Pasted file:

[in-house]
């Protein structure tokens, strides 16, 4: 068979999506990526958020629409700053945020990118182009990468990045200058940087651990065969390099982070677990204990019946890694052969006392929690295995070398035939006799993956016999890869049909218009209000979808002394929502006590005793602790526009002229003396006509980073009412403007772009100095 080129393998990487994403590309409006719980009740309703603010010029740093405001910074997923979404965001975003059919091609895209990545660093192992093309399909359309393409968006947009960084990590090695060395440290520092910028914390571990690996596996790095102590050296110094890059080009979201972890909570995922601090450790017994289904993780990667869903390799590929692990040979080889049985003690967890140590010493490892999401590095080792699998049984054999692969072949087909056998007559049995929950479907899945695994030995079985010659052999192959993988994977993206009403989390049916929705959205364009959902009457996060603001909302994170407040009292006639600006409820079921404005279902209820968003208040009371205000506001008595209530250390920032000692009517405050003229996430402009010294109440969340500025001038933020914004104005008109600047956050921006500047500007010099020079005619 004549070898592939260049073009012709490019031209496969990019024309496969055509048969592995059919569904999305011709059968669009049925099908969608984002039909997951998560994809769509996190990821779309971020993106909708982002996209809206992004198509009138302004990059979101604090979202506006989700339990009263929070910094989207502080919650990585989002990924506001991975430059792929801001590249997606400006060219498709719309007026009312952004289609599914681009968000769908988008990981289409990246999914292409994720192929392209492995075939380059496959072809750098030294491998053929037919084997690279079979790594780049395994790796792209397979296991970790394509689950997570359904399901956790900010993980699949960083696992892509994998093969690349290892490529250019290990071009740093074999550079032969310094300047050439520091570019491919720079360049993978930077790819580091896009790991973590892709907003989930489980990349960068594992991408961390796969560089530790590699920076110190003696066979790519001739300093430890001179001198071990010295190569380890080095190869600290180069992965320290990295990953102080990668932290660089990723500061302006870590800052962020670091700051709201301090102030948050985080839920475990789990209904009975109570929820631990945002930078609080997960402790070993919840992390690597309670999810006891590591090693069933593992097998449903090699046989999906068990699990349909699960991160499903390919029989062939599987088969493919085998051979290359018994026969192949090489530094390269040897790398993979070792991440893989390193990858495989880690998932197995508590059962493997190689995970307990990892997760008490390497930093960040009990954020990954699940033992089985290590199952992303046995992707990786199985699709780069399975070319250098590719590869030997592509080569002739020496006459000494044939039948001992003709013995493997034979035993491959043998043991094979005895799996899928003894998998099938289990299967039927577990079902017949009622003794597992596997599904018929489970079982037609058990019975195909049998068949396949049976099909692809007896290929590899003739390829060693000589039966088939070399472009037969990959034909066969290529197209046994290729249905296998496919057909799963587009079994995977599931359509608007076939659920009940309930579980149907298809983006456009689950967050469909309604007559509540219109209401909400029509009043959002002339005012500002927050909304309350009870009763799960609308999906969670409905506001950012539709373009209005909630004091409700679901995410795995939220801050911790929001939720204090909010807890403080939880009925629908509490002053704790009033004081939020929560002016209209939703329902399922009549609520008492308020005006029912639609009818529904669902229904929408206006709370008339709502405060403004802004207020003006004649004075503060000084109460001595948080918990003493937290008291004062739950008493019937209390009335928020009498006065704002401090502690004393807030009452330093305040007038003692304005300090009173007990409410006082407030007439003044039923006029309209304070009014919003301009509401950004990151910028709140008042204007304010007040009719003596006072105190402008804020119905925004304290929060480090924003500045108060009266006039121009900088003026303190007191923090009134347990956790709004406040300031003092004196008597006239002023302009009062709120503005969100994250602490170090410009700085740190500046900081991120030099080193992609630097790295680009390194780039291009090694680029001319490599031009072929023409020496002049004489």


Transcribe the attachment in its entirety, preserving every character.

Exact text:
[in-house]
């Protein structure tokens, strides 16, 4: 068979999506990526958020629409700053945020990118182009990468990045200058940087651990065969390099982070677990204990019946890694052969006392929690295995070398035939006799993956016999890869049909218009209000979808002394929502006590005793602790526009002229003396006509980073009412403007772009100095 080129393998990487994403590309409006719980009740309703603010010029740093405001910074997923979404965001975003059919091609895209990545660093192992093309399909359309393409968006947009960084990590090695060395440290520092910028914390571990690996596996790095102590050296110094890059080009979201972890909570995922601090450790017994289904993780990667869903390799590929692990040979080889049985003690967890140590010493490892999401590095080792699998049984054999692969072949087909056998007559049995929950479907899945695994030995079985010659052999192959993988994977993206009403989390049916929705959205364009959902009457996060603001909302994170407040009292006639600006409820079921404005279902209820968003208040009371205000506001008595209530250390920032000692009517405050003229996430402009010294109440969340500025001038933020914004104005008109600047956050921006500047500007010099020079005619 004549070898592939260049073009012709490019031209496969990019024309496969055509048969592995059919569904999305011709059968669009049925099908969608984002039909997951998560994809769509996190990821779309971020993106909708982002996209809206992004198509009138302004990059979101604090979202506006989700339990009263929070910094989207502080919650990585989002990924506001991975430059792929801001590249997606400006060219498709719309007026009312952004289609599914681009968000769908988008990981289409990246999914292409994720192929392209492995075939380059496959072809750098030294491998053929037919084997690279079979790594780049395994790796792209397979296991970790394509689950997570359904399901956790900010993980699949960083696992892509994998093969690349290892490529250019290990071009740093074999550079032969310094300047050439520091570019491919720079360049993978930077790819580091896009790991973590892709907003989930489980990349960068594992991408961390796969560089530790590699920076110190003696066979790519001739300093430890001179001198071990010295190569380890080095190869600290180069992965320290990295990953102080990668932290660089990723500061302006870590800052962020670091700051709201301090102030948050985080839920475990789990209904009975109570929820631990945002930078609080997960402790070993919840992390690597309670999810006891590591090693069933593992097998449903090699046989999906068990699990349909699960991160499903390919029989062939599987088969493919085998051979290359018994026969192949090489530094390269040897790398993979070792991440893989390193990858495989880690998932197995508590059962493997190689995970307990990892997760008490390497930093960040009990954020990954699940033992089985290590199952992303046995992707990786199985699709780069399975070319250098590719590869030997592509080569002739020496006459000494044939039948001992003709013995493997034979035993491959043998043991094979005895799996899928003894998998099938289990299967039927577990079902017949009622003794597992596997599904018929489970079982037609058990019975195909049998068949396949049976099909692809007896290929590899003739390829060693000589039966088939070399472009037969990959034909066969290529197209046994290729249905296998496919057909799963587009079994995977599931359509608007076939659920009940309930579980149907298809983006456009689950967050469909309604007559509540219109209401909400029509009043959002002339005012500002927050909304309350009870009763799960609308999906969670409905506001950012539709373009209005909630004091409700679901995410795995939220801050911790929001939720204090909010807890403080939880009925629908509490002053704790009033004081939020929560002016209209939703329902399922009549609520008492308020005006029912639609009818529904669902229904929408206006709370008339709502405060403004802004207020003006004649004075503060000084109460001595948080918990003493937290008291004062739950008493019937209390009335928020009498006065704002401090502690004393807030009452330093305040007038003692304005300090009173007990409410006082407030007439003044039923006029309209304070009014919003301009509401950004990151910028709140008042204007304010007040009719003596006072105190402008804020119905925004304290929060480090924003500045108060009266006039121009900088003026303190007191923090009134347990956790709004406040300031003092004196008597006239002023302009009062709120503005969100994250602490170090410009700085740190500046900081991120030099080193992609630097790295680009390194780039291009090694680029001319490599031009072929023409020496002049004489």